Anne Springs Close Greenway has more than 50-miles of mountain biking and hiking trails to explore when you want a change of pace. Boat ramps are available at Lakes Crandall and Frances and Stumpy Pond for unloading kayaks or canoes or at Lake Haigler’s access ramp. Kayak rentals are also available.
6. Goat Island Park, Cramerton, NC
Although you won’t find goats wandering around this island, you will find some of the best kayaking near Charlotte, plus a lot of wildlife. If you’re looking for a kayaking adventure, you can’t go wrong with Goat Island Park.
The calming waters of the Southern Catawba River flow past Goat island, making it an ideal spot for novice paddlers. As you paddle around goat island, you’ll get to take in beautiful hardwood forests and tranquil greenways.
When you’re not paddling, you can enjoy the island’s paved walking paths, disc course, and other outdoor activities. If kids join you on your kayaking adventure, the island has a treehouse playground for them to enjoy.
Goat island makes it an excellent day trip when you want to get away from Charlotte’s big-city atmosphere. There are two ramps to launch your kayak at Goat island, or you can rent one there.
7. Kevin Loftin Riverfront Park, NC
Home to one of the best boat launches in the Charlotte area, Kevin Loftin Riverfront Park is a must for kayaking enthusiasts of all levels. The park sits at the edge of the breathtaking Catawba River.
On the river’s shore, you’ll find a picnic area, playground, and pier, making the park a great destination for a family outing.
If you want to improve your paddling skills, the tranquil river is a great place to do so. As you’re paddling, you’ll get to enjoy relaxing views of trees and greenery. Besides kayaking, many visit the park to experience its playground built from natural wood. Kayaks are available for rent onsite if you don’t have your own.
8. Lake Norman, NC
Lake Norman is an outstanding destination for a relaxed day paddling with a flat-water lake, public beach, and sandy shoreline. Particularly the shores around Ramsey Creek Park, the park is a great place to launch your kayak and enjoy views of some of the region’s most beautiful homes. It also has one of the most accessible kayak launch sites in the area.
The flat water lake is ideal for beginner and intermediate kayakers. As you paddle around Lake Norman’s open waters, you’ll get to take in stunning views of the tree-line coast. When you’re ready to take a break from paddling, you can relax under the sun on the beach or walk around the park.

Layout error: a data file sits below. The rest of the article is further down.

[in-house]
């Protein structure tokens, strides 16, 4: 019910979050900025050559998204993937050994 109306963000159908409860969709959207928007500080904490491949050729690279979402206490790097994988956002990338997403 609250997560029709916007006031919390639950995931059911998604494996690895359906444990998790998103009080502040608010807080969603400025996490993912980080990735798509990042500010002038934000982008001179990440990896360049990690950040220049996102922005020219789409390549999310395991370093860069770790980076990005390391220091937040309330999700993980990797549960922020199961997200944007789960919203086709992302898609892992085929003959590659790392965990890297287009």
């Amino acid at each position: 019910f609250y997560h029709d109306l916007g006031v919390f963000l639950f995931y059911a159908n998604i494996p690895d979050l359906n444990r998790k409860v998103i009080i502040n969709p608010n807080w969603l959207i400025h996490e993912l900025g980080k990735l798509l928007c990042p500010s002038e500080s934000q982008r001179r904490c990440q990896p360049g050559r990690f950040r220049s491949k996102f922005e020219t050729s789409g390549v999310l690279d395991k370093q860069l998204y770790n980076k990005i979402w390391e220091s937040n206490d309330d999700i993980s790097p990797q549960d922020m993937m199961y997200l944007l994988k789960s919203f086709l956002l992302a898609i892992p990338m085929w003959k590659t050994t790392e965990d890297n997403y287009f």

At the northern end of Lake Norman, you’ll find shallow waters ideal for paddling and swimming. Ramsey Creek Park is a popular destination because it’s so close to Charlotte, so get there early if you want a good spot on the beach.
9. French Broad River, NC
As you paddle down the French Broad River, you’ll enjoy the beautiful scenery and close-up views of Asheville’s historic sites. A trip along this river is suitable for kayakers of all ages and skill levels. There are two kayaking routes along the river, one is 6 miles, and the other is 12 miles.
You’ll start your journey near Blue Ridge Parkway and the North Carolina Arboretum in Bent Creek Park. From there, you’ll enjoy miles of continuous nature as you kayak towards the end of your journey at Hominy Creek, a 6-mile trip.
If you want to spend more time out on the water, continue paddling through the River Arts District and New Belgium Brewery for a 12-mile trip. You’ll encounter Class II and Class III rapids in more challenging parts of the river. Launch your kayak at Bent Creek park or rent one when you arrive.
10. Copperhead Island, Lake Wylie, NC
Copperhead Island’s 14-acre park is the largest park in Charlotte and a popular destination for outdoor enthusiasts. Lake Wylie surrounds the park, making it an outstanding destination for paddlers of all levels. From Copperhead Island, you can launch your kayak directly into Lake Wylie.
Copperhead Island is a quick 30-minute drive from downtown Charlotte, making it a great day trip. There are four public access ramps, so you’ll be out on the water in no time. SUPing and kayaking through the wooded inlets of McDowell Nature Preserve is a must for nature lovers who want to experience the area’s wildlife. You can even paddle with turtles.
Summing up the Best Places to Kayak in Charlotte
Charlotte has some of the best kayaking spots in the Southeastern United States.
Whether you want to challenge yourself with white water rapids or are looking for a calm meandering kayaking trip, you’ll find it in Charlotte.
With its abundant waterways, you’re sure to have a fantastic time kayaking in Charlotte.
Have we missed your favorite place to kayak in Charlotte? Let us know, and we’ll check it out and add it in!